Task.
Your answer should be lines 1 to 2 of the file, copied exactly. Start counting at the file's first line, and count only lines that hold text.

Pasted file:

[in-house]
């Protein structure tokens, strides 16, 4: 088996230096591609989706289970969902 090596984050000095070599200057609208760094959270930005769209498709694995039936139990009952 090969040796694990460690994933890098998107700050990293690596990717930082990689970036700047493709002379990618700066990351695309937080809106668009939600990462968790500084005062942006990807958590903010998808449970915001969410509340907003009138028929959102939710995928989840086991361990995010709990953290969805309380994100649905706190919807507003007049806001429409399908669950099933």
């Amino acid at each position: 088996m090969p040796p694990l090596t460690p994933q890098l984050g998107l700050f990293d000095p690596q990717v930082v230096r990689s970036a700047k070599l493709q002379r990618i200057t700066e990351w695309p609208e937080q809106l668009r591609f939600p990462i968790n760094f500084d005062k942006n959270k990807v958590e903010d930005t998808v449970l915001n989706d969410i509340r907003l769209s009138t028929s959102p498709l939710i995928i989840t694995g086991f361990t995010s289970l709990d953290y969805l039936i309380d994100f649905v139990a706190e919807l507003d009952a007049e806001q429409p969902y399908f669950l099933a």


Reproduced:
[in-house]
């Protein structure tokens, strides 16, 4: 088996230096591609989706289970969902 090596984050000095070599200057609208760094959270930005769209498709694995039936139990009952 090969040796694990460690994933890098998107700050990293690596990717930082990689970036700047493709002379990618700066990351695309937080809106668009939600990462968790500084005062942006990807958590903010998808449970915001969410509340907003009138028929959102939710995928989840086991361990995010709990953290969805309380994100649905706190919807507003007049806001429409399908669950099933």